Highlights and Crispy Beef (Recipe)
You may not know this, but my heart actually belongs to two Joes—one is my husband, the other is my hair stylist. Except he’s not just the guy who does my hair—he’s a good friend, a friend I met many moons before the other Joe came into the picture. My Two Joes.
I met Hair Joe when he was a waiter at Grace’s Fortune, the Best Chinese Restaurant Ever. It was located in a strip mall in Bowie, where I grew up. That location has since closed, but Grace’s and Grace’s Mandarin carry on both the name and delectable dishes.
During high school, my friends and I would go to Grace’s to hang out. Don’t laugh; Bowie didn’t have many socializing options for teenagers back then, unless you wanted to smoke weed or drink behind dumpsters. And I was a bona fide Good Girl, so I opted for the Chinese place.
Joe is originally from Hong Kong. When the bar opened at Grace’s, he became the bartender. He started out serving us Shirley Temples, but once we were of age, we were happy to let him test out new cocktail recipes on us.
Fast-forward 20 years or so (holy moly I just realized it’s been 20 years), and now I travel to Baltimore to see Joe, where he works as a stylist at Studio 921 Salon and Spa. I go there every month or so to pamper myself and catch up with my old friend. We share a love of food, so on one occasion, as I was having my highlights retouched (you didn’t really think I’m a natural blonde, did you?), I started asking him how to make some of my favorite dishes from our time together at Grace’s.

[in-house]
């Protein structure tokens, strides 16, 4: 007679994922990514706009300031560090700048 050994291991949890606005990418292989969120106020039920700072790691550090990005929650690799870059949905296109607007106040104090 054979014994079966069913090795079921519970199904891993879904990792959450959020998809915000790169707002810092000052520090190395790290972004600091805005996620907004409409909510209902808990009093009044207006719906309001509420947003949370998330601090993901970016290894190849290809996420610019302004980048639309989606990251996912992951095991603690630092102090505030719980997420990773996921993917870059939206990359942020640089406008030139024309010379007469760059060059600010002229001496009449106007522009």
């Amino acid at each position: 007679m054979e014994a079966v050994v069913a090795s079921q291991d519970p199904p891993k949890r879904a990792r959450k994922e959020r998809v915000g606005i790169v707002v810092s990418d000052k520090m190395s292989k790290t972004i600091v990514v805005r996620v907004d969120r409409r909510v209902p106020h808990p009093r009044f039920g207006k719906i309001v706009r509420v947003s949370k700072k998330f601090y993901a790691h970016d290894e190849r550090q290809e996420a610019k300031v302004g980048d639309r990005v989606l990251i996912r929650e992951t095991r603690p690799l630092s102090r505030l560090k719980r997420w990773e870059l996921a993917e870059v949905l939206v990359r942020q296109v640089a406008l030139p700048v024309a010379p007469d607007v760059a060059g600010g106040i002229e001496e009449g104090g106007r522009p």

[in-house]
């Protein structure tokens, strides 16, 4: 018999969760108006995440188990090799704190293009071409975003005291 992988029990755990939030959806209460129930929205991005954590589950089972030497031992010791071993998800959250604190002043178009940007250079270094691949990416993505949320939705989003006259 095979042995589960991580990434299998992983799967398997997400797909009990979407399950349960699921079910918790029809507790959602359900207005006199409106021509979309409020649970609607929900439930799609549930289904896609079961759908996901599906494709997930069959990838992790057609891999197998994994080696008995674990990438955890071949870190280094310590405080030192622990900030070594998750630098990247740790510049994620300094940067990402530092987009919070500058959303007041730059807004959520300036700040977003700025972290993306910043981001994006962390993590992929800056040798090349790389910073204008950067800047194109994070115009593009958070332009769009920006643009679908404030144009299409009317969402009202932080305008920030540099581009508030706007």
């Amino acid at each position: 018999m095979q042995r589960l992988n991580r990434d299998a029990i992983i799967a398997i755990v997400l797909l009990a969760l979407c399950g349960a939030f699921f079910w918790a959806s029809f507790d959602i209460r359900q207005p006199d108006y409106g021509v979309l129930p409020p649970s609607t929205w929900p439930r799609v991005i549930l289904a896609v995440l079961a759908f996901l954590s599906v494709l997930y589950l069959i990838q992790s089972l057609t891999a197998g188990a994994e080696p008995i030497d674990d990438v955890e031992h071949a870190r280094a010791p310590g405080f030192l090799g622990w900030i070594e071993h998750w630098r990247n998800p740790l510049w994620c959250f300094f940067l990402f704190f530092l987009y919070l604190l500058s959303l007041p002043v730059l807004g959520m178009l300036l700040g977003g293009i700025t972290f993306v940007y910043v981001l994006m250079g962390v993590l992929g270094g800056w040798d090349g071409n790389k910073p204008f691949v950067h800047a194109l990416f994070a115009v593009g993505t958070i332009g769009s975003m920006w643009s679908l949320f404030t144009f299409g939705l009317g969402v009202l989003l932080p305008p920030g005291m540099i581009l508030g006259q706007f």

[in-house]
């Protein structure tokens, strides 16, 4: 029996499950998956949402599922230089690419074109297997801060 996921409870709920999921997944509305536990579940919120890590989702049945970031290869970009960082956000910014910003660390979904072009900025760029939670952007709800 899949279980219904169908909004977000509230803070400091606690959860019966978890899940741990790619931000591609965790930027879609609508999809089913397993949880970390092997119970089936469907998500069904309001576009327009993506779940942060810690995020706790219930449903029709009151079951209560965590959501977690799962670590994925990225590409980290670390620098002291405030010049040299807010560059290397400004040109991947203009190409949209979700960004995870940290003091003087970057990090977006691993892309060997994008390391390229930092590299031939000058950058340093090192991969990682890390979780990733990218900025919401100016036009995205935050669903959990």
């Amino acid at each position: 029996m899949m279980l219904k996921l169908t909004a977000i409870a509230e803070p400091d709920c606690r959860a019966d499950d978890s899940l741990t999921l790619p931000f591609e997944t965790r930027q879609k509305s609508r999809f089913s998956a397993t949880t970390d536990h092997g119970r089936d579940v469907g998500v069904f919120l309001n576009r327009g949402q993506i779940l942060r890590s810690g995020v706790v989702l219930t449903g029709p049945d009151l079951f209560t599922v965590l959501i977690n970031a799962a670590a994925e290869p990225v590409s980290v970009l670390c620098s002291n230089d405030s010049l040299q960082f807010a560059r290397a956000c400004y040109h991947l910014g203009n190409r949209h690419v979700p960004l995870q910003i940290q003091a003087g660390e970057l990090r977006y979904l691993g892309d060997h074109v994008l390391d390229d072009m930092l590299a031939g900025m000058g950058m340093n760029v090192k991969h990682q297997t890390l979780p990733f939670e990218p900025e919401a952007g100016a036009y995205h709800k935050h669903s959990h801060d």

Crispy Beef is exactly like it sounds; small strips of marinated steak lightly dredged in egg and cornstarch then deep-fried until they’re golden and crisp, yet chewy. Tossed in a simple sweet-and-spicy sauce and served over rice, this was one of my favorite dishes to order at Grace’s—and I haven’t found a version anywhere else that even holds a candle to it.
I absolutely loved recreating this dish. While I was julienning the carrots and celery, it brought back memories of all those nights my friends and I would sit at the bar and talk to Joe, often until long after the restaurant was officially closed. We’d eat, talk, drink, and laugh together well into the night.
As I watched the strips of beef crisp up in the bubbling oil, I remembered the night of my senior prom, when my friends and I got all dressed up and piled into my mom’s minivan, stopping at Grace’s for dinner before the big event. When we arrived, the host took us to a table where a big bouquet of flowers decorated the center. In the bouquet was a note from my dad: Dinner’s on me.
Memories in a thin blade of carrot. Love in a powdery heap of cornstarch. Laughter in a sprinkling of crushed red pepper.
Life on a plate.